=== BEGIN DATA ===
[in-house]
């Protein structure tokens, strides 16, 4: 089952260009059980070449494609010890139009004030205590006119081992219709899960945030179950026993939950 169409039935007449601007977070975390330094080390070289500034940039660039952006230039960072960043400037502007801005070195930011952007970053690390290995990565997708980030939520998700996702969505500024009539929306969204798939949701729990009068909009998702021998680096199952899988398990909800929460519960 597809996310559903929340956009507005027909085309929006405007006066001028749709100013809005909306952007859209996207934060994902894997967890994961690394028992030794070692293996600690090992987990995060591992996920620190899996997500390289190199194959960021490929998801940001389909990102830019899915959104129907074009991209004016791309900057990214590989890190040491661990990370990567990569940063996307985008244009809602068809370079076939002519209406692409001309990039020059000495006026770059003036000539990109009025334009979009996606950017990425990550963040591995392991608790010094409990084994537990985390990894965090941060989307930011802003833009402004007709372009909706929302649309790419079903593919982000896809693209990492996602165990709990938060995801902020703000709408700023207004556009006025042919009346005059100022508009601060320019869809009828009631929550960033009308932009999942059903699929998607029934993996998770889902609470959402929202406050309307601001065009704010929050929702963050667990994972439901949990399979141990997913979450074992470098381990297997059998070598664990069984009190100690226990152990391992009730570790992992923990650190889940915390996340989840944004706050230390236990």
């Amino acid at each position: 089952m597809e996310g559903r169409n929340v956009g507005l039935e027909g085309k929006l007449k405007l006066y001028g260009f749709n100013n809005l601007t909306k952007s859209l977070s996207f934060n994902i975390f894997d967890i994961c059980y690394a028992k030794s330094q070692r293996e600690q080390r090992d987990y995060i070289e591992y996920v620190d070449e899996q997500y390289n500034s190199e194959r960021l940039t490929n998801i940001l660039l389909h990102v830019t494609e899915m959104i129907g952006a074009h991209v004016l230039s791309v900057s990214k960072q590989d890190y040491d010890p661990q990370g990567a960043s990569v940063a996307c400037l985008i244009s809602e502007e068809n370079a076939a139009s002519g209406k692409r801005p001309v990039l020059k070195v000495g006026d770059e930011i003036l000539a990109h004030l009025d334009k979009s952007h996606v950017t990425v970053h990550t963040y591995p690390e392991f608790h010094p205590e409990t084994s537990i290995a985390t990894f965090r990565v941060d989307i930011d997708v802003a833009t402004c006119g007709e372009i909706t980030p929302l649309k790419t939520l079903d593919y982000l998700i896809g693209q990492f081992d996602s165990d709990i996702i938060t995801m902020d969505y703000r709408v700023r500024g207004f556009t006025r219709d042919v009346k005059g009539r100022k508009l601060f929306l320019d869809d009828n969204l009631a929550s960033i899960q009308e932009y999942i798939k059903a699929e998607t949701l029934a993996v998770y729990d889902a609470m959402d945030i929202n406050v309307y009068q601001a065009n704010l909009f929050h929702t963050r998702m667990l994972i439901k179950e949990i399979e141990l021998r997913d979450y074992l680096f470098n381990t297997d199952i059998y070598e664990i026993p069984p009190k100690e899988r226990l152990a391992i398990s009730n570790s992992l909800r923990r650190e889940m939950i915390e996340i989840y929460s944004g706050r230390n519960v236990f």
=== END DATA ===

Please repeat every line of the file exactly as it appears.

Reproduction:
[in-house]
């Protein structure tokens, strides 16, 4: 089952260009059980070449494609010890139009004030205590006119081992219709899960945030179950026993939950 169409039935007449601007977070975390330094080390070289500034940039660039952006230039960072960043400037502007801005070195930011952007970053690390290995990565997708980030939520998700996702969505500024009539929306969204798939949701729990009068909009998702021998680096199952899988398990909800929460519960 597809996310559903929340956009507005027909085309929006405007006066001028749709100013809005909306952007859209996207934060994902894997967890994961690394028992030794070692293996600690090992987990995060591992996920620190899996997500390289190199194959960021490929998801940001389909990102830019899915959104129907074009991209004016791309900057990214590989890190040491661990990370990567990569940063996307985008244009809602068809370079076939002519209406692409001309990039020059000495006026770059003036000539990109009025334009979009996606950017990425990550963040591995392991608790010094409990084994537990985390990894965090941060989307930011802003833009402004007709372009909706929302649309790419079903593919982000896809693209990492996602165990709990938060995801902020703000709408700023207004556009006025042919009346005059100022508009601060320019869809009828009631929550960033009308932009999942059903699929998607029934993996998770889902609470959402929202406050309307601001065009704010929050929702963050667990994972439901949990399979141990997913979450074992470098381990297997059998070598664990069984009190100690226990152990391992009730570790992992923990650190889940915390996340989840944004706050230390236990």
């Amino acid at each position: 089952m597809e996310g559903r169409n929340v956009g507005l039935e027909g085309k929006l007449k405007l006066y001028g260009f749709n100013n809005l601007t909306k952007s859209l977070s996207f934060n994902i975390f894997d967890i994961c059980y690394a028992k030794s330094q070692r293996e600690q080390r090992d987990y995060i070289e591992y996920v620190d070449e899996q997500y390289n500034s190199e194959r960021l940039t490929n998801i940001l660039l389909h990102v830019t494609e899915m959104i129907g952006a074009h991209v004016l230039s791309v900057s990214k960072q590989d890190y040491d010890p661990q990370g990567a960043s990569v940063a996307c400037l985008i244009s809602e502007e068809n370079a076939a139009s002519g209406k692409r801005p001309v990039l020059k070195v000495g006026d770059e930011i003036l000539a990109h004030l009025d334009k979009s952007h996606v950017t990425v970053h990550t963040y591995p690390e392991f608790h010094p205590e409990t084994s537990i290995a985390t990894f965090r990565v941060d989307i930011d997708v802003a833009t402004c006119g007709e372009i909706t980030p929302l649309k790419t939520l079903d593919y982000l998700i896809g693209q990492f081992d996602s165990d709990i996702i938060t995801m902020d969505y703000r709408v700023r500024g207004f556009t006025r219709d042919v009346k005059g009539r100022k508009l601060f929306l320019d869809d009828n969204l009631a929550s960033i899960q009308e932009y999942i798939k059903a699929e998607t949701l029934a993996v998770y729990d889902a609470m959402d945030i929202n406050v309307y009068q601001a065009n704010l909009f929050h929702t963050r998702m667990l994972i439901k179950e949990i399979e141990l021998r997913d979450y074992l680096f470098n381990t297997d199952i059998y070598e664990i026993p069984p009190k100690e899988r226990l152990a391992i398990s009730n570790s992992l909800r923990r650190e889940m939950i915390e996340i989840y929460s944004g706050r230390n519960v236990f």